Synopsis by Janiss Garza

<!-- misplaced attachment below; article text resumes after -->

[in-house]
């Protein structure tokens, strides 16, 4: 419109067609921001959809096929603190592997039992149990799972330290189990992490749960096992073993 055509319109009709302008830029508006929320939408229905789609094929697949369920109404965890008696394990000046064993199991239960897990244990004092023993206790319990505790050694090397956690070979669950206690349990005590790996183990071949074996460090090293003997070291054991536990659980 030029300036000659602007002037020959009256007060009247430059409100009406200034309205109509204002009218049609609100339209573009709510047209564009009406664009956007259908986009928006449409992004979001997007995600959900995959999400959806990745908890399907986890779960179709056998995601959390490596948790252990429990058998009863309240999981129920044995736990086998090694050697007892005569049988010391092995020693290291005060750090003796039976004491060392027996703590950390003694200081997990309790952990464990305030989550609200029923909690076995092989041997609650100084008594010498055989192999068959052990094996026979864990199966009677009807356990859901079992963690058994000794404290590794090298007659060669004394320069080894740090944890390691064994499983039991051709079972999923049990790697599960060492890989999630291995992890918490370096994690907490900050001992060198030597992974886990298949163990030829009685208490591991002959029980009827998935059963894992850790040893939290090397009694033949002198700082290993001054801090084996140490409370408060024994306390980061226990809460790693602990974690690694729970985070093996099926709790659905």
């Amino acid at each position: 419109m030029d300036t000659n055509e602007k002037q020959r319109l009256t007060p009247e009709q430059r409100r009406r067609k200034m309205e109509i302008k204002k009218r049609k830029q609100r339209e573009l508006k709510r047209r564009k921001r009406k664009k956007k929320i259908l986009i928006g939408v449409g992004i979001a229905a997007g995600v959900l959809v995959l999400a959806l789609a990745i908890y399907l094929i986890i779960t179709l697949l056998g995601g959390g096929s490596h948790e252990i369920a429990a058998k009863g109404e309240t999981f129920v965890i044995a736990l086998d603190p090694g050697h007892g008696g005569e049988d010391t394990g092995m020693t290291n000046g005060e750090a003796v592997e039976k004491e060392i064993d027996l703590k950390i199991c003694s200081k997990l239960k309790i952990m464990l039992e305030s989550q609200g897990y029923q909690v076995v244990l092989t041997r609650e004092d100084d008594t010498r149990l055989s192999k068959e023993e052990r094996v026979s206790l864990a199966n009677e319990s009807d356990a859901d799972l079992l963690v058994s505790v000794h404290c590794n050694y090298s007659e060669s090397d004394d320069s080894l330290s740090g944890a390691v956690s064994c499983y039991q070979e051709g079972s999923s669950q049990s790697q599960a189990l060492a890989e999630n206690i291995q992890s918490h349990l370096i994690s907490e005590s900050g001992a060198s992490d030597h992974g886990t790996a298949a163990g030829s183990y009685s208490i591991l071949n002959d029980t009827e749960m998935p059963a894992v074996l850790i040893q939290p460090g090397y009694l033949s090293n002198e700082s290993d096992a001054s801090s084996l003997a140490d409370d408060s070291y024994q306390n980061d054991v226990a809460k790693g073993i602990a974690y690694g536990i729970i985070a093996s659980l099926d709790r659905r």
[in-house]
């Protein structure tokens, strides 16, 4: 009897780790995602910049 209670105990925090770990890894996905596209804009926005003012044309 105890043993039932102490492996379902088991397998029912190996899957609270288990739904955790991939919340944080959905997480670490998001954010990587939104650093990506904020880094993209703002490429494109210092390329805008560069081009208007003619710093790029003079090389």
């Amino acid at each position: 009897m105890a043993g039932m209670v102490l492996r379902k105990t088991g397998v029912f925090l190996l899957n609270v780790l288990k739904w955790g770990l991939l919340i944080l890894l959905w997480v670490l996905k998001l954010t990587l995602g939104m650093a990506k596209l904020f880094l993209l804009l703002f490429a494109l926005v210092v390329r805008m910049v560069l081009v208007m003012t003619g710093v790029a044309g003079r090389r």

Although the career of his uncle, Roscoe "Fatty" Arbuckle, was on the skids, Al St. John flourished throughout the 1920s as a two-reel comedian. This short was one of many he made with director Jack White. St. John plays a timid young man whose sweetheart (Zelma O'Neal) is being courted by the village sheik (Otto Fries). To drum up the courage to deal with the situation, the young man goes to a hypnotist (Phil Dunham). The sheik, meanwhile, is planning a bank robbery, and the girl discovers his nefarious scheme. With the help of a book on hypnosis, she puts her sweetheart under her spell and convinces him that he has the bravery to become a hero. St. John undertakes a number of hair-raising feats and defeats his rival in an airplane chase. Once the sheik is given the heave-ho, St. John and the girl are united. Under the name of Preston Black, Jack White would go on to direct quite a few shorts for the Three Stooges. His brother, Jules White, was head of the Columbia short subjects department during the 1930s, 1940s, and 1950s.